This post is by Alyssa Bernstein, a PhD Candidate at the School of Law at the Queen’s University of Belfast. Alyssa also freelances as a writer, translator, and developer, and likes making things more efficient. This post outlines her writing process and has some interesting tips for people like me, who like to use technology to […]
We often talk about ‘searching the literature’ – but how do you actually do it? Literature searches are one of those skills that we assume students already have when they get into a PhD. As a consequence we rarely make time to explicitly teach the skills, so it’s probably not surprising that I meet many […]
In case you didn’t already know, this week is Open Access Week. To celebrate, this week’s post is by Belinda Thompson, a PhD Scholar in the Menzies Centre for Health Policy at the Australian National University. This post originally appeared on the Open Access Support Group blog and I’d like to thank Danny Kingsley for […]
I have a friend, let’s call her Jenny.
Jenny is about six months into her degree and just beginning to discover the true extent of the literature which might be relevant to her topic. By which I mean – she’s completely and utterly freaking out.
At the start of her journey Jenny read a few things her supervisor suggested and then went off exploring. She did all the right things. Her journey started with a meeting with the subject librarian who taught her how the databases in her area worked and how to use Google Scholar properly (not everything is in there, just so you know). She learned how keywords work and, most importantly in my view, how to do citation searches. Jenny trawled through the databases and discovered a vast amount of stuff which, although it was interesting, seemed only peripherally related to her topic.
She read the literature she found, discussed ideas with her supervisors and some of her peers, wrote a bit, then read some more. Her ideas about her thesis changed; becoming more sophisticated and thoughtful. As she read on she started to recognise the same names started appearing in the bibliographies. She started to see how people were linked together in skeins of thought. Being a social type of person she did a bit of academic networking and started to know, socially, some of the people who wrote those papers. This made her feel more confident. Comfortable even. Part of the community.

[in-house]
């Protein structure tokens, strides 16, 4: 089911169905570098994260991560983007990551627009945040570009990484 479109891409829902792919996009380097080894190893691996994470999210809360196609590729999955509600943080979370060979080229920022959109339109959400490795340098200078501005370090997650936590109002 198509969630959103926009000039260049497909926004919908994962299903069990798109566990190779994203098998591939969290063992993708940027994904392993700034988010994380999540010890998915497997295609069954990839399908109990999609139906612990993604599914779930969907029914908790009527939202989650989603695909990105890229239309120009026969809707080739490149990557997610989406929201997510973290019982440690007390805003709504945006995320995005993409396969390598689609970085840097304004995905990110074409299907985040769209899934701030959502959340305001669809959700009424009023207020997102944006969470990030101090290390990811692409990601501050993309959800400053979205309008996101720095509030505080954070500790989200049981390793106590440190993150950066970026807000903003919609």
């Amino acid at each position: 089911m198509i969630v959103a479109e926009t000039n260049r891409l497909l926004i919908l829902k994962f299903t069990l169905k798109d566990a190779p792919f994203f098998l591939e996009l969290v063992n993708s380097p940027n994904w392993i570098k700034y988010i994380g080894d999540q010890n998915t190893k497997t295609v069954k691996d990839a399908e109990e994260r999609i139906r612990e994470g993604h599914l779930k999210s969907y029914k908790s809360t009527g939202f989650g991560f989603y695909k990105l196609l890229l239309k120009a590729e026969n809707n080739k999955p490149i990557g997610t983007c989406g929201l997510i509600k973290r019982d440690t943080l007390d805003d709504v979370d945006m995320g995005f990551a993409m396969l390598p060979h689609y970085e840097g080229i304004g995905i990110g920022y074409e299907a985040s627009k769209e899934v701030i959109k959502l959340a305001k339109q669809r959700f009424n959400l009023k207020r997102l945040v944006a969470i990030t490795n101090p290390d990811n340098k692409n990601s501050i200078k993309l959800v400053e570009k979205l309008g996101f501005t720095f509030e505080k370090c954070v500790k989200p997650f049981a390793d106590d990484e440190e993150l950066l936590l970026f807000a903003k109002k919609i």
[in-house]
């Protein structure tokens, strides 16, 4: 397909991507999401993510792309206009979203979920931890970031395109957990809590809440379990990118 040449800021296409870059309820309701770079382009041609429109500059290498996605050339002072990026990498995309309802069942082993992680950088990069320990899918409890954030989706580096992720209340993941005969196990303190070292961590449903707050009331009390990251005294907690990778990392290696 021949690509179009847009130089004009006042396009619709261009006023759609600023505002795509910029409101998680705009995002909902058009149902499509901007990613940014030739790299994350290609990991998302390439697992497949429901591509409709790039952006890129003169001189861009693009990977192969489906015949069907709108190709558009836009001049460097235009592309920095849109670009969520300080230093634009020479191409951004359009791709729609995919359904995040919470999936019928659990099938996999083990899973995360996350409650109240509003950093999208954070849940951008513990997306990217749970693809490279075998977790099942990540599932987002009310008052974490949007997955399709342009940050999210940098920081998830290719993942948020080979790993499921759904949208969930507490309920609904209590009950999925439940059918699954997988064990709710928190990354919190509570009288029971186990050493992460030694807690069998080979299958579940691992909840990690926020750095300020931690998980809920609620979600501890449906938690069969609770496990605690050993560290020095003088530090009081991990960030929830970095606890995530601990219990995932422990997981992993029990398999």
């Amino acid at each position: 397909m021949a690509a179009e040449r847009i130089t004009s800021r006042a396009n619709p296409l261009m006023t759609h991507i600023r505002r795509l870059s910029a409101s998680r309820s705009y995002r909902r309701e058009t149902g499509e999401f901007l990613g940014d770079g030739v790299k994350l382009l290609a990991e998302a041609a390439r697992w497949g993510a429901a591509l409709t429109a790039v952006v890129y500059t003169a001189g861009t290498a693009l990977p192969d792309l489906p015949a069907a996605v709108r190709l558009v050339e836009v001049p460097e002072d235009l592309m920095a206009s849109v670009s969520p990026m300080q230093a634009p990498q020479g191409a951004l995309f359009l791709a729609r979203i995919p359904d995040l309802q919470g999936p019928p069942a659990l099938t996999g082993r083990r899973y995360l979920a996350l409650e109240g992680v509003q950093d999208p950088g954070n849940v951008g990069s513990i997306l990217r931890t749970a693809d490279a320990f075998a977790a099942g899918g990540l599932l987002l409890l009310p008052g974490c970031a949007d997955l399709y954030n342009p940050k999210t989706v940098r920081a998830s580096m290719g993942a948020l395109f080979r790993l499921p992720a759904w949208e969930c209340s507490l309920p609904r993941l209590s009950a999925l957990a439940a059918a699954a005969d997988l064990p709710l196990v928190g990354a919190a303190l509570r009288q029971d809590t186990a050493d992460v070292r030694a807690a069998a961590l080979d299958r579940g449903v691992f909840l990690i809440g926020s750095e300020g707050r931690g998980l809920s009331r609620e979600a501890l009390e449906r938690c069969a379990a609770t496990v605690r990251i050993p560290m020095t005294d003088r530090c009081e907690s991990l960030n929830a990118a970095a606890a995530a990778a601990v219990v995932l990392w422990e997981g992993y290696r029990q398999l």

Until she downloaded THAT paper.
In her first guest post, Eloise Zoppos reflects on the problem of the literature review and looks to in an unexpected direction for some help.
Stuck with all that literature? Here’s five simple ideas to make sense of it all.
One of the delightful things about blogging is letters from readers; an endless source of delightful validation and sometimes, interesting problems to try to solve. This letter is a case in point. Dora, a reader from Croatia writes: The situation I find myself in is, I think, one that all researchers have found themselves in… […]
The PhD can offer some distinct lifestyle benefits. In this post is by Cassandra Wardle. Cassandra is a PhD student in the Griffith University School of Environment, the HDR representative for Griffith University, and an intern at the Australian Academy of Science. You can find Cassandra on LinkedIn at https://www.linkedin.com/in/cassandrawardle/ Cassandra has lived through her fair […]
Are we seeing a new moral panic brew around reading? When I was growing up, in the 70s and 80s, TV had been around for more than a generation, but the early 80s saw the glorious invention of the videotape machine. No longer at the mercy of the TV Networks and their schedules, my generation […]
This is a list of books and software I use in my work with PhD students and my own academic life. I only recommend what I genuinely think is awesome. If you buy books I recommend, Amazon gives me gift vouchers, which I use to buy books to review on the blog. It’s the academic […]